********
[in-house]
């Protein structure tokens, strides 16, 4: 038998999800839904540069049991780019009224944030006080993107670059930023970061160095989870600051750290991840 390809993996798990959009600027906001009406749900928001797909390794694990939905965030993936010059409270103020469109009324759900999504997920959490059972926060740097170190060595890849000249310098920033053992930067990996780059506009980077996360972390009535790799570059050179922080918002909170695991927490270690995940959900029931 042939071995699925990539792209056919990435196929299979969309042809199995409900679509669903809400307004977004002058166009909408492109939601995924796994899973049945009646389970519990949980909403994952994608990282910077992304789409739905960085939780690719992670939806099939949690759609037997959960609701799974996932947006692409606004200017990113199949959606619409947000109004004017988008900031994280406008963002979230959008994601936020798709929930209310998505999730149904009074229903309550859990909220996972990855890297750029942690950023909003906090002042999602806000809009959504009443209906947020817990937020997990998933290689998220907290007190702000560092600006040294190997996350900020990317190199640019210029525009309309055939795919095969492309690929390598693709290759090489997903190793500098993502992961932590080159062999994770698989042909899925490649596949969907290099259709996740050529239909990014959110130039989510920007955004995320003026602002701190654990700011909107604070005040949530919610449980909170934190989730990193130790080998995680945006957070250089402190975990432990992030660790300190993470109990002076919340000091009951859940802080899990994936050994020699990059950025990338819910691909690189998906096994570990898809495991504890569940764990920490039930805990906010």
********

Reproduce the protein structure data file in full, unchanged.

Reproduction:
[in-house]
């Protein structure tokens, strides 16, 4: 038998999800839904540069049991780019009224944030006080993107670059930023970061160095989870600051750290991840 390809993996798990959009600027906001009406749900928001797909390794694990939905965030993936010059409270103020469109009324759900999504997920959490059972926060740097170190060595890849000249310098920033053992930067990996780059506009980077996360972390009535790799570059050179922080918002909170695991927490270690995940959900029931 042939071995699925990539792209056919990435196929299979969309042809199995409900679509669903809400307004977004002058166009909408492109939601995924796994899973049945009646389970519990949980909403994952994608990282910077992304789409739905960085939780690719992670939806099939949690759609037997959960609701799974996932947006692409606004200017990113199949959606619409947000109004004017988008900031994280406008963002979230959008994601936020798709929930209310998505999730149904009074229903309550859990909220996972990855890297750029942690950023909003906090002042999602806000809009959504009443209906947020817990937020997990998933290689998220907290007190702000560092600006040294190997996350900020990317190199640019210029525009309309055939795919095969492309690929390598693709290759090489997903190793500098993502992961932590080159062999994770698989042909899925490649596949969907290099259709996740050529239909990014959110130039989510920007955004995320003026602002701190654990700011909107604070005040949530919610449980909170934190989730990193130790080998995680945006957070250089402190975990432990992030660790300190993470109990002076919340000091009951859940802080899990994936050994020699990059950025990338819910691909690189998906096994570990898809495991504890569940764990920490039930805990906010």